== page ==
Curriculum Filter Results

Great Lakes Literacy education exploration (GLLee)

What is a GLLee?

Great Lakes Literacy Education Exploration, or GLLee, are an introductory collection of resources and partners assembled in three easy steps to help teachers and youth explore Great Lakes Literacy through place-based education and stewardship opportunities in your school and community!

  1. Explore a Great Lakes Topic

  2. Support Teaching and Learning with Additional Resources

  3. Engage Youth in Place-based Education or Stewardship

Want to participate?

CGLL programs are open to all, but registration is required gain access to each Google Classroom and connected content.

Current GLLee Topics available during the 2021-22 school year – join below: 

  • Coastal Erosion (Best suited for students in grades 6-12)

    • What? Coastal erosion is the process by which strong wave action and coastal flooding wear down or carry away rocks, soils, and sands along the coast.
    • Driving Question? How does coastal erosion shape the shorelines of the Great Lakes and impact our ecosystems and communities?
  • Marine Debris (Best suited for students in grades 4-12)

    • What? Marine debris is any human-made material that can end up – on purpose or by accident – in our rivers, ocean, and Great Lakes.
    • Driving Question? How does marine debris impact our Great Lakes and animals (including humans) and plants that depend on this freshwater resource?
  • Vernal Pools (Best suited for students in grades 6-12)

    • What? Vernal pools are “wicked big puddles” and ecologically serve as the “coral reefs of our northern forest ecosystems.”
    • Driving Question? How do vernal pools (seasonal woodland wetlands) benefit the Great Lakes region?

For accessibility concerns or issues with this virtual resource, please contact [email protected].

Center for Great Lakes Literacy programs and materials are open to all without regard to race, color, national or ethnic origin, gender, gender identity, religion, age, height, weight, disability, political beliefs, sexual orientation, marital status, family status, or veteran status.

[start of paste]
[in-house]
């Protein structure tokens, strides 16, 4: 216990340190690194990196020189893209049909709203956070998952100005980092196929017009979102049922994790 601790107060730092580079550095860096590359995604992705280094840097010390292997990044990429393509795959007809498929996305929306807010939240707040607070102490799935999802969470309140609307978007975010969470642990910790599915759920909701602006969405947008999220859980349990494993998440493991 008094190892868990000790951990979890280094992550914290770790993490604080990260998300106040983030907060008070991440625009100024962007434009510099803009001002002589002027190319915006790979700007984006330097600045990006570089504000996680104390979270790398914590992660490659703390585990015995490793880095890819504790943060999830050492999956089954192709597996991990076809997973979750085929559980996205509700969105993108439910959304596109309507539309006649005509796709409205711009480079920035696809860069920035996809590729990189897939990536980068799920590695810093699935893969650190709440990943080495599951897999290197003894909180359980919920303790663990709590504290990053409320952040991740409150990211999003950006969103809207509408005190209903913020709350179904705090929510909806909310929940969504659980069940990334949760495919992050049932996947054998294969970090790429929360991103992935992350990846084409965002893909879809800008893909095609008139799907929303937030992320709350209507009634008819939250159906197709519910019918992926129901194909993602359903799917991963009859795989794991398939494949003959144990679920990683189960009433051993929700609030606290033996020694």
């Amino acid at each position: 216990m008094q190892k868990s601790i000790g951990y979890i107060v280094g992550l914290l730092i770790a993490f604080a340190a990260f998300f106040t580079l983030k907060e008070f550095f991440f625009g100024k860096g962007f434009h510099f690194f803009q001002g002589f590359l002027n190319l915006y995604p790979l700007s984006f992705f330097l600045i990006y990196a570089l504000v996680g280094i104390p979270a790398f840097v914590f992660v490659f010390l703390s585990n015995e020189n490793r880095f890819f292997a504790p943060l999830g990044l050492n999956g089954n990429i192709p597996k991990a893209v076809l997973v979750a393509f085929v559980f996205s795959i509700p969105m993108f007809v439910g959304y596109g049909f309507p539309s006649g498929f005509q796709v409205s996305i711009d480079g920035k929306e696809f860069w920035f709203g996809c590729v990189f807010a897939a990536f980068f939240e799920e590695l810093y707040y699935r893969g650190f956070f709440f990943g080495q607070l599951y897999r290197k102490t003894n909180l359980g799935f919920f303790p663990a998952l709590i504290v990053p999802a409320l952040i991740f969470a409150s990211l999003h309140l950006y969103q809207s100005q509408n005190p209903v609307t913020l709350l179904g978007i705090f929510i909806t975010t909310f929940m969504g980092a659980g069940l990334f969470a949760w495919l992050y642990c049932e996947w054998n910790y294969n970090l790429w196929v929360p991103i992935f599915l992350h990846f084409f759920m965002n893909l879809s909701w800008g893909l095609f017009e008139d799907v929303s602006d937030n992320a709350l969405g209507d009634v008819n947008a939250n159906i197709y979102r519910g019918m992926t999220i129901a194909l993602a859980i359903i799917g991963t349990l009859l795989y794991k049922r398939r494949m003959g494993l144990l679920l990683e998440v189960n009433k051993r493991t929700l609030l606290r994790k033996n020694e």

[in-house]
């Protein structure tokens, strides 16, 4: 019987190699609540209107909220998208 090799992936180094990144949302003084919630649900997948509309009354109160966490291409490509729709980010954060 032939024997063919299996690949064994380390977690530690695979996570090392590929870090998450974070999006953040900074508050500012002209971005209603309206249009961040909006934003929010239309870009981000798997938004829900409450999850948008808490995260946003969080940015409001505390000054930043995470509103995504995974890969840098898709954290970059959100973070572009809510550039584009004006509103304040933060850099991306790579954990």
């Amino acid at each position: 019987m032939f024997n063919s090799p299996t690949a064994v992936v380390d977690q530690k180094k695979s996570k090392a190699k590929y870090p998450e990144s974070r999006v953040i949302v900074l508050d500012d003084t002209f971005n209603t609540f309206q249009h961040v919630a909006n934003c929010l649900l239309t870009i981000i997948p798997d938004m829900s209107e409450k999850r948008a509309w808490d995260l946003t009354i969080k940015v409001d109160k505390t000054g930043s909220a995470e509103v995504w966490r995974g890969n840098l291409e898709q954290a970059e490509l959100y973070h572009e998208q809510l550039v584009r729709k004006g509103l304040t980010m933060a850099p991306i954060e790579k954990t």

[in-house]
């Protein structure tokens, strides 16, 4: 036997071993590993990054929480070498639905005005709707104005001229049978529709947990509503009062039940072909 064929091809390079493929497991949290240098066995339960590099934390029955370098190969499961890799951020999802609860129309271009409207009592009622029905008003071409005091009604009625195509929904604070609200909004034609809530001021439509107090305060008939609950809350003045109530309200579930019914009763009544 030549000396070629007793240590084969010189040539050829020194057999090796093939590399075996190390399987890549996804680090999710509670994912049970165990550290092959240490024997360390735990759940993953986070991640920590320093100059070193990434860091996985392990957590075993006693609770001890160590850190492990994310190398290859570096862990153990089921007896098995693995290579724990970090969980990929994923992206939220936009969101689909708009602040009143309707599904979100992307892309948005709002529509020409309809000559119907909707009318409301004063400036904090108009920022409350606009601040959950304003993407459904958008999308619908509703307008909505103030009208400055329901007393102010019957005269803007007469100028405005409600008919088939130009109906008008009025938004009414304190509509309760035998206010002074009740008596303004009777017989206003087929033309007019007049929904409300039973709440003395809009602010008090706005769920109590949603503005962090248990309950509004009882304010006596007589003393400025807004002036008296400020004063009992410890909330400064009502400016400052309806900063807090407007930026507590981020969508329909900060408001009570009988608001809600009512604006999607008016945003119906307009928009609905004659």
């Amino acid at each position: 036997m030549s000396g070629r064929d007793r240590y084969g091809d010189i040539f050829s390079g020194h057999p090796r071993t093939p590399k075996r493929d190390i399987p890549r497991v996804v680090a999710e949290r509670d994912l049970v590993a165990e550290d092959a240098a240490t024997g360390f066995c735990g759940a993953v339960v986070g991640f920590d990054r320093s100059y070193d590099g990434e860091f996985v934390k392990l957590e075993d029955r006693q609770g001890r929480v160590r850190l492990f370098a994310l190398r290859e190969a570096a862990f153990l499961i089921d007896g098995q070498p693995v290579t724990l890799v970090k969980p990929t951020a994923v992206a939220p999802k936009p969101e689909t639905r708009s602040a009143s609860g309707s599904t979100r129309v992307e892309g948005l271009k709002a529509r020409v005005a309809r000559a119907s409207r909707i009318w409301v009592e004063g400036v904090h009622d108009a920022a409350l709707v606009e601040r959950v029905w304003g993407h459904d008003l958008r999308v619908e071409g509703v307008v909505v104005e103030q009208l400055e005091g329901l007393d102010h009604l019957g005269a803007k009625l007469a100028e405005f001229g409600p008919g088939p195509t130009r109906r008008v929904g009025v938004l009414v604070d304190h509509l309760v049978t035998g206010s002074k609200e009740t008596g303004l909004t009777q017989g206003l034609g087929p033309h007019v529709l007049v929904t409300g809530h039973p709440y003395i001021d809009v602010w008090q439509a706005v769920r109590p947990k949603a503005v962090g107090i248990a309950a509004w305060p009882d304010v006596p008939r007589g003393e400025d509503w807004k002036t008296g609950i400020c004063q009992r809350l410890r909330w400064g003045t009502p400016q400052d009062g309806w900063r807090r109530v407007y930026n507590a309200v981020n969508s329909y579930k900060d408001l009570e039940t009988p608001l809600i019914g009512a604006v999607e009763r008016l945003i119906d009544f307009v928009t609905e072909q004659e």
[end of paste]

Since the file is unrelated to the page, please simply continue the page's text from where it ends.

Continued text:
Freedom Seekers: The Underground Railroad, Great Lakes, and Science Literacy Activities

Great Lakes connections to Underground Railroad – Black History Month
Free Curriculum for Middle and High School Educators

Learn about Freedom Seekers and the Underground Railroad
Link to view curriculum ▶ Google Document | PDF
Link to edit and use curriculum

🛑 If you use the curriculum or have additional resources that you think should be included, please fill out this short evaluation. 🛑


IISG’s Weather and Climate Toolkit

Illinois-Indiana Sea Grant (IISG) has created a weather and climate education toolkit where teachers—whether parents, home school tutors or licensed professionals—can find resources on the topics of weather, climate and climate change.  The toolkit provides a sortable list of external resources and can be filtered by grade level, specific weather and climate subtopics or geographic locations, learning mode and more.  Filtering by scale can identify educational resources unique to the Great Lakes.  Many of the lesson plans and activities in this curated catalog of resources can be used as-is or adapted for virtual learning and at-home teaching environments.

External Curriculum Materials


Sweetness and Light

Students work in teams to discover which colors (wavelengths) of visible light penetrate furthest into local waters. A diver working at a depth of 33 feet (10 meters) cuts his on a sharp rock. As he looks down at his leg he sees blood flowing from the wound. What color is the blood he sees?

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The Incredible Shrinking Cup Lab

Learn how students can develop hypotheses to test the effects of depth and pressure on the volume of Styrofoam cups by deploying the cups off the US EPA’s R/V Lake Guardian in Lake Superior. A great lesson showing the integration of Boyle’s Law and ocean physics.

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Great Lakes, Great Careers

A variety of people make their living studying the oceans and Great Lakes or educating others about these valuable natural resources. Yet for many students in the U.S., these careers may seem relatively remote or unattainable, until they learn about the actual people who do them. This activity will help students become familiar with exciting careers in science.

Objectives:

  • Name at least five careers in marine and aquatic science, including both the oceans and Great Lakes.
  • Identify several recent contributions that people have made in marine and aquatic science fields.
  • Describe a marine or Great Lakes science career that interests them.

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Wisconsin’s Great Lakes Shipwrecks

Wisconsin’s shipwrecks and maritime attractions are tangible reminders of how important water has been in shaping the state’s history and culture. Discover more about how underwater archaeologists unearth this lost history and learn about the research that is currently underway.

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